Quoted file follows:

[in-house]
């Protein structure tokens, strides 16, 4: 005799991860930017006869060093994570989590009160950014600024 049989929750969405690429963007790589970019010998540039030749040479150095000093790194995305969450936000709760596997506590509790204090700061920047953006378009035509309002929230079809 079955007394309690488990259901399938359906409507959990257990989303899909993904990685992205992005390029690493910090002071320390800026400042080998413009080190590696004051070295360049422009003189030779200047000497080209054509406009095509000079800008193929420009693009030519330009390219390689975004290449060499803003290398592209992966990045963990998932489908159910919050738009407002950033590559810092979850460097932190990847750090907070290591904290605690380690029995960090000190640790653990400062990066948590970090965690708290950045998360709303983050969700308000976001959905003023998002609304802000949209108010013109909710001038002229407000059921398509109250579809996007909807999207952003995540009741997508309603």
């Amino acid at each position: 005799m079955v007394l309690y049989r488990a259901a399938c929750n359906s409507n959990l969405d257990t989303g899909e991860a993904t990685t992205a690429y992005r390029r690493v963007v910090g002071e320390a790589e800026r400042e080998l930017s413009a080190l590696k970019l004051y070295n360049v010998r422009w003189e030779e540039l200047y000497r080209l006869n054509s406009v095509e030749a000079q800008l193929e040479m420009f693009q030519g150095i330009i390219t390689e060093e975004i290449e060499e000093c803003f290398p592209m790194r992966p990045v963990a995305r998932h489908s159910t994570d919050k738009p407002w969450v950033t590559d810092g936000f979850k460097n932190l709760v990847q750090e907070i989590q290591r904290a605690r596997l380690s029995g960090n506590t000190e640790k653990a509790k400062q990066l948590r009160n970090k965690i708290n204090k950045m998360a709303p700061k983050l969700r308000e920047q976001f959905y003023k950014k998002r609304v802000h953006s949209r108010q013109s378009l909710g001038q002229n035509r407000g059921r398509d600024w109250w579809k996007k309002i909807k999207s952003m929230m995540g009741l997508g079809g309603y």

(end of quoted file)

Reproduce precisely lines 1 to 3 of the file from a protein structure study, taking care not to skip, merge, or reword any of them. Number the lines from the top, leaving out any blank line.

[in-house]
């Protein structure tokens, strides 16, 4: 005799991860930017006869060093994570989590009160950014600024 049989929750969405690429963007790589970019010998540039030749040479150095000093790194995305969450936000709760596997506590509790204090700061920047953006378009035509309002929230079809 079955007394309690488990259901399938359906409507959990257990989303899909993904990685992205992005390029690493910090002071320390800026400042080998413009080190590696004051070295360049422009003189030779200047000497080209054509406009095509000079800008193929420009693009030519330009390219390689975004290449060499803003290398592209992966990045963990998932489908159910919050738009407002950033590559810092979850460097932190990847750090907070290591904290605690380690029995960090000190640790653990400062990066948590970090965690708290950045998360709303983050969700308000976001959905003023998002609304802000949209108010013109909710001038002229407000059921398509109250579809996007909807999207952003995540009741997508309603």
């Amino acid at each position: 005799m079955v007394l309690y049989r488990a259901a399938c929750n359906s409507n959990l969405d257990t989303g899909e991860a993904t990685t992205a690429y992005r390029r690493v963007v910090g002071e320390a790589e800026r400042e080998l930017s413009a080190l590696k970019l004051y070295n360049v010998r422009w003189e030779e540039l200047y000497r080209l006869n054509s406009v095509e030749a000079q800008l193929e040479m420009f693009q030519g150095i330009i390219t390689e060093e975004i290449e060499e000093c803003f290398p592209m790194r992966p990045v963990a995305r998932h489908s159910t994570d919050k738009p407002w969450v950033t590559d810092g936000f979850k460097n932190l709760v990847q750090e907070i989590q290591r904290a605690r596997l380690s029995g960090n506590t000190e640790k653990a509790k400062q990066l948590r009160n970090k965690i708290n204090k950045m998360a709303p700061k983050l969700r308000e920047q976001f959905y003023k950014k998002r609304v802000h953006s949209r108010q013109s378009l909710g001038q002229n035509r407000g059921r398509d600024w109250w579809k996007k309002i909807k999207s952003m929230m995540g009741l997508g079809g309603y």